Why Feed Raw?
Raw feeding is vital for dogs, cats and ferrets because it is their natural diet. It’s what they would eat in the wild. What other animal on planet earth gets a sensitive stomach, has food allergies, skin infections, ear infections, kidney and liver disease, poor dental health, etc from eating its natural diet? None… we hear you say!
How we help our clients to understand the importance of feeding raw is by simply sticking to the facts. The facts about why it makes sense to feed raw to our pets. Take a look at our selection below:
Evolution has provided dogs, cats and ferrets with incredibly strong and powerful jaws, equipped with teeth that are designed to rip, crush and tear bones and chunks of meat. They’re not designed to eat biscuits.
A toy dog can produce 200 pounds of pressure per square inch of their mouth, a mastiff can produce 2000 pounds of pressure per square inch. Some breeds have jaw muscles that are 1 inch thick.
Better dental health (especially on the BARF diet), far healthier coat, clearer eyes with less 'gunk' and cleaner ears are just some of the health benefits.
On raw food dogs will drink far less water, putting less pressure on their liver and kidneys. We’re always amazed when we look after dogs that are fed biscuit about how much water they drink. No wonder so many dogs suffer with kidney and liver problems later in life.
Dogs don’t produce serotonin naturally like we do, so they have to get it from their food. With processed foods dogs just don’t get the serotonin that they need. Serotonin boosts contentment and focus in dogs, so when fed raw they get everything they need to become calm and balanced.
When on BARF dogs produce more endorphins due to the mechanical action of chewing. When dogs chew, they release dopamine - so if your dog is stressed, anxious or aggressive giving them whole bones and carcasses to chew down sends them into a state of calmness. The reason why stressed dogs chew things their owners go out is because the chewing calms them down. They’re essentially self-medicating.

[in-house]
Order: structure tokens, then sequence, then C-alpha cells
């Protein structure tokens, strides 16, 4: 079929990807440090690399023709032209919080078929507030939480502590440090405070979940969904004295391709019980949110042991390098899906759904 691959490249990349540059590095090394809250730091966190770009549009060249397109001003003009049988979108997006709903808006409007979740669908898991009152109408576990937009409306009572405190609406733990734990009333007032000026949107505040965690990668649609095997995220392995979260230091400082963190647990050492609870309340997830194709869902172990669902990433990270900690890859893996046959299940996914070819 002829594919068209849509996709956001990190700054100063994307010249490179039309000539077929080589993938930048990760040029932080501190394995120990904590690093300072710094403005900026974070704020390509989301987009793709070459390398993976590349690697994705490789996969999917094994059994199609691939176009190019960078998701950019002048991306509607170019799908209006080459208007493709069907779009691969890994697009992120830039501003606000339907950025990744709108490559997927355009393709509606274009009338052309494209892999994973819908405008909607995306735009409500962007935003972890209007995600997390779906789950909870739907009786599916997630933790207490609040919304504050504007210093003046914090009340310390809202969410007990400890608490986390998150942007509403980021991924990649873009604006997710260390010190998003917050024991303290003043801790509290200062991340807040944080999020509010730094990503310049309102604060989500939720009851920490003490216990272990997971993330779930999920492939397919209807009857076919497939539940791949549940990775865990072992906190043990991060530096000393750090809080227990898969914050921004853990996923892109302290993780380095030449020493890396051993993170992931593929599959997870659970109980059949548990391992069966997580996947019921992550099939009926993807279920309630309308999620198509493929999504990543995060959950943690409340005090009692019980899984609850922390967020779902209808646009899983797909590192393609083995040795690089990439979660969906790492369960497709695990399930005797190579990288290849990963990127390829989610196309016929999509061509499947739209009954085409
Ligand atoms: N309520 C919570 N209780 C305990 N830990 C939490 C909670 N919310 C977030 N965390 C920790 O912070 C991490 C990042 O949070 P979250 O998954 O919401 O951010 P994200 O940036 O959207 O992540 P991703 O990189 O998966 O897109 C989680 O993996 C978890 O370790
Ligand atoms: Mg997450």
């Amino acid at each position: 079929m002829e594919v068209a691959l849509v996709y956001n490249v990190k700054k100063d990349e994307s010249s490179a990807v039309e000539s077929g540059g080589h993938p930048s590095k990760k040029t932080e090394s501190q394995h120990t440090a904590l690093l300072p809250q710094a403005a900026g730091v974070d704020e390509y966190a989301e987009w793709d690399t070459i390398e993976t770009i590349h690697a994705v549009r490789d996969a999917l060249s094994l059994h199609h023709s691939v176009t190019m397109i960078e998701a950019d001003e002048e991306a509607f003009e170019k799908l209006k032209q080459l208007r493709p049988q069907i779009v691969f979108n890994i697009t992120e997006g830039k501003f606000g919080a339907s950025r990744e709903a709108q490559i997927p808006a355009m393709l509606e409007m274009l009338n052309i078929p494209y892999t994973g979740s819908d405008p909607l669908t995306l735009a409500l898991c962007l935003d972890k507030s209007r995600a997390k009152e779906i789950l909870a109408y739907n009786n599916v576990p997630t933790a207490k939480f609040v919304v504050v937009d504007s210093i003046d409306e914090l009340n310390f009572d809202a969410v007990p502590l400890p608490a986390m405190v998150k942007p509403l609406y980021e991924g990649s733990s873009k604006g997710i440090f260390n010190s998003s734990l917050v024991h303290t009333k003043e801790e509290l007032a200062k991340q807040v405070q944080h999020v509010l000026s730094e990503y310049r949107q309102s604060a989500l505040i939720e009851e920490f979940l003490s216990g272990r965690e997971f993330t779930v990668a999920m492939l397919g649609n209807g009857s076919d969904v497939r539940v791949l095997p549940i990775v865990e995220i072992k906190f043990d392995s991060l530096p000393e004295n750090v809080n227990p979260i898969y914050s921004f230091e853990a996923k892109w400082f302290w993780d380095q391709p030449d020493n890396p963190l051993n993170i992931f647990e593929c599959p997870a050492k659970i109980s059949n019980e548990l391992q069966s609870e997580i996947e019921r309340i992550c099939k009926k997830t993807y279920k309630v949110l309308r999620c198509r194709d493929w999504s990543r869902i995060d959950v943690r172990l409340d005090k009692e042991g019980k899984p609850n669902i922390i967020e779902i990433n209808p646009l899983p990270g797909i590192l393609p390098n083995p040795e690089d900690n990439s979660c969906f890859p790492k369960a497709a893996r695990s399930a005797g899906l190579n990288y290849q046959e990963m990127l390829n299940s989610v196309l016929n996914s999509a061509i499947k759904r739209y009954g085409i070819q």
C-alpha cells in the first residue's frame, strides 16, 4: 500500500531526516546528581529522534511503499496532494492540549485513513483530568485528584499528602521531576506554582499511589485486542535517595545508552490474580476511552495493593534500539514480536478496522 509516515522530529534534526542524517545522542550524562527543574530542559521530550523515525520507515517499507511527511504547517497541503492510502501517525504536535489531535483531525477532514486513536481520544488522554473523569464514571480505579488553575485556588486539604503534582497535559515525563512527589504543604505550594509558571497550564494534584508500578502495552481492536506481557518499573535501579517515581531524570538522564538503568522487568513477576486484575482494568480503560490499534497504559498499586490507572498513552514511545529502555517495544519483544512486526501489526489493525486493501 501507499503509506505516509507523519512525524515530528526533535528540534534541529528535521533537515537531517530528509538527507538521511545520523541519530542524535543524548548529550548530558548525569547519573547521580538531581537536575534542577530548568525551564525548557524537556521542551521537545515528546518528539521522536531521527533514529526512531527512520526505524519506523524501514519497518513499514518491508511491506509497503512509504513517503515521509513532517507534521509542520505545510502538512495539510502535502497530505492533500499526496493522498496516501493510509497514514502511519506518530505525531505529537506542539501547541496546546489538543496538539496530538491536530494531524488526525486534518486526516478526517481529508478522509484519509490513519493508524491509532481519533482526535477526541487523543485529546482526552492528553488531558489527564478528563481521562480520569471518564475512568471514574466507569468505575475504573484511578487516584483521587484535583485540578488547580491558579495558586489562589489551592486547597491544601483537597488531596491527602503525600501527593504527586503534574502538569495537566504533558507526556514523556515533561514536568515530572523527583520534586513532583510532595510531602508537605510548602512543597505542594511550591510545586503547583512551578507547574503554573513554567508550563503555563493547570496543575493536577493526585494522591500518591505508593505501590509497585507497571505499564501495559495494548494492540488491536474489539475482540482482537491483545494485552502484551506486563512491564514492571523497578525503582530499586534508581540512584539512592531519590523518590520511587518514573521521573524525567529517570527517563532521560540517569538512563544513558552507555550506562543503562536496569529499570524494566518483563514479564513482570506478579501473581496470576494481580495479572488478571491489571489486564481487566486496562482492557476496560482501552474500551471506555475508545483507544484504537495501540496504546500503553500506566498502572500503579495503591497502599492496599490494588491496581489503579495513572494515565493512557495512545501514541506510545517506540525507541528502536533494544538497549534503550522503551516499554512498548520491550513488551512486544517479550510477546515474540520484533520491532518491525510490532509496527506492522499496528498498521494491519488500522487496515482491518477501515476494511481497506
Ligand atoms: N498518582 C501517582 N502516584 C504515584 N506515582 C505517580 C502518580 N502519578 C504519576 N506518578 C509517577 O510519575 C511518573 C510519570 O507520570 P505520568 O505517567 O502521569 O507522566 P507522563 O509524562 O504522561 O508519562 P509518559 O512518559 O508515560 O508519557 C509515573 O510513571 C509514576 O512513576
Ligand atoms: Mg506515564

VISIT US & SEE FOR YOURSELF
We're excited to welcome you to our raw food shop, located in Winnersh, Reading, supplying raw food for your furry friends, as well as natural dried treats. Inspired from Ryan's experience as a Dog Trainer, who has helped train and care for hundreds of dogs with behaviour and health problems. Ryan has seen first hand how diet really does play such a huge part in the behaviour of our four legged friends.
As well as raw food, we also stock equipment that benefits your dogs behaviour & training, such as lead and collars.
With allocated parking, why not come in and talk to Ryan & the team to find out more about how you can improve your dogs diet, or how to transform your dogs behaviour through simple techniques.
We would love to see you!
Stablecroft, Greenacres Lane, Winnersh, Reading, RG41 5HD
Mon -Fri: 9am - 5pm,
Sat: 10am - 2pm, Sun: closed
Tel: 0118 978 0229
Starting out right.
When transitioning your dog onto raw, regardless of their age, we would advise starting slowly. It’s very important to prepare your dog’s gut for the transition onto a fresh, raw diet.
Probiotics are fantastic for gut health and for getting your dog’s stomach ready to transition from a processed/kibble based diet to a fresh, raw diet. Specifically, Kefir is a great probiotic and contains lots of lovely healthy bacteria to set your dog up well.
These healthy bacteria also need feeding so it’s a good idea to add in some fresh fruit & veggies too (organic if possible).
You can add some of the following things in very small amounts (1-2tbsp in total, and feed a range of the different colours):